Report of the Corporate Director of Resources (Interim).
The Chair asked the Corporate Scrutiny and Strategy Manager, Tom Gorman to provide the Committee with an update in relation to the Quarter Four, 2020/21 Performance Management Report (for copy see file of minutes).
The Corporate Scrutiny and Strategy Manager thanked the Chair and referred Members to the information as set out within the report pack. He added that as the report related to Quarter Four it also represented a year-end position which would include any impact from the COVID-19 pandemic. He explained that the report included performance information relevant to the remit of the Committee, including community safety elements under the “Connected Communities” and substance misuse performance information relating to “People Live Long and Independent Lives” The Corporate Scrutiny and Strategy Manager explained that in addition there was the role of the Committee in scrutinising the Safer Durham Partnership (SDP), with the Chair of the SDP, K Wanley being in attendance to give Members an update at the next item.
Councillors were referred to the information within the report and asked to note there was a 12 percent reduction in recorded crime, year of year, with around 6,000 fewer offences and with theft offences down by one-third. It was noted this was felt to be as a result of the pandemic, with fewer people moving about there were fewer opportunities for crime, less vehicle journeys, and with non-essential shops being closed and more people working from home shoplifting and burglary offences had reduced. The Corporate Scrutiny and Strategy Manager explained that there had been an increase in anti-social behaviour (ASB), with a 14 percent increase in total, being ASB reported to the Police or Council. He added that some new offences as a result of the Coronavirus Act 2020 were recorded as ASB, with 23 percent of all ASB reported to the Police relating to the Coronavirus Act, for example illegal gatherings. It was noted that the increase in the reports to the Council mainly related to those associated with people being in their homes more, such as noise nuisance.
The Corporate Scrutiny and Strategy Manager noted fly-tipping had increased by 22 percent and explained the Council’s Household Waste Recycling Centres had been required to close in response to the first national lockdown and, upon reopening, social distancing had meant increased queues in order to access the centres.
In respect of deliberate fires, the County Durham and Darlington Fire and Rescue Service (CDDFRS) area had the highest number of deliberate primary fires and the third highest number of secondary deliberate fires.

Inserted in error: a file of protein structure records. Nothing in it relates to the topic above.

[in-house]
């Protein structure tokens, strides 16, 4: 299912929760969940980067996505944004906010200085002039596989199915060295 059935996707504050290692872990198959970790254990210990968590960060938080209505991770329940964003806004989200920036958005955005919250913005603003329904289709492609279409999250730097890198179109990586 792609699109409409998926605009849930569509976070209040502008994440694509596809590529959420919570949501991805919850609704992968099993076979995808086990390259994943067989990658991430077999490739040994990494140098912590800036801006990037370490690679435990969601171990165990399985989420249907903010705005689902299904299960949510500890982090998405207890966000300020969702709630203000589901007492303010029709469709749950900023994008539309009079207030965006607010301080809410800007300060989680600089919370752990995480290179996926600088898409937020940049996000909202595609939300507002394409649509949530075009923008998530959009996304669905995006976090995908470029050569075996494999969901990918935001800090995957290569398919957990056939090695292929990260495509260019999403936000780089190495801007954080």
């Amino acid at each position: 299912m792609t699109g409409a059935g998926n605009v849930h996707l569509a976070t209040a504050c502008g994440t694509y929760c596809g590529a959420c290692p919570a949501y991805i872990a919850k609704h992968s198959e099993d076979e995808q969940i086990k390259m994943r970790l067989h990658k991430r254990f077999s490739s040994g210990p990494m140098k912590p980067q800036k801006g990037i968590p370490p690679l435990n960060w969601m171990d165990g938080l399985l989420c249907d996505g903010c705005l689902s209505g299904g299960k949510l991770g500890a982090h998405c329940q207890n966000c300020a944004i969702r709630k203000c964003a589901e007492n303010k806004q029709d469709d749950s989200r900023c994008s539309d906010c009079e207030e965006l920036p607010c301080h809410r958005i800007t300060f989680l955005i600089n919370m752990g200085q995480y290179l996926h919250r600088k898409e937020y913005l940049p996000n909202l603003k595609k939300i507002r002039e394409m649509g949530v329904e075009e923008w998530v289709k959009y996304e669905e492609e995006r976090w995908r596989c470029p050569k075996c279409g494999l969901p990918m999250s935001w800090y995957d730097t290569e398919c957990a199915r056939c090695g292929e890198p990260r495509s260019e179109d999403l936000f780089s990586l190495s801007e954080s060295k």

It was added that areas with the second and third highest number of primary fires were Tyne and Wear and Cleveland, with Cleveland and Tyne and Wear being first and second in terms of secondary deliberate fires, highlighting that it was also a regional issue. It was noted that within the CDDFRS area, 68 percent of deliberate primary fires related to vehicles, an increase of 12 percent from the previous year.
In respect of reducing substance misuse, it was noted that the Council’s Drug and Alcohol Service had improved performance, with performance relating to alcohol just behind the national figures. The Corporate Scrutiny and Strategy Manager explained that in relation to opiate drugs, performance was around the national level, and in relation to non-opiates there had been a similar improvement to that of alcohol services.
Members were referred to statistics relating to domestic violence and the Corporate Scrutiny and Strategy Manager noted that the number of incidents involving alcohol had increased. He explained that the Domestic Abuse Bill 2021 was being considered by Parliament which looked to grant new powers for the Police and place new duties on Local Authorities. He noted that further information would follow once the Bill had obtained Royal Assent.
In relation to road safety, the Corporate Scrutiny and Strategy Manager noted figures for the last three years showed a variable picture, with a decreasing long-term trend in terms of the number of people killed or seriously injured. He added that the first national lockdown of the pandemic had saw a reducing of 22 percent in the number killed or seriously injured, likely as a result of decreased traffic. He noted, however, that one death was too many, adding the topic was one the Committee had looked at previously. Members were reminded that engineering works are very rarely needed, rather education was a key focus of the road safety partnership in terms of the “Fatal Four”, use of mobile phones while driving, speeding, and drug/drink driving.
The Chair thanked the Corporate Scrutiny and Strategy Manager and asked Members for their comments and questions, adding Members could submit any further questions they may have via e-mail should they wish.
That the content of the report and presentation be noted.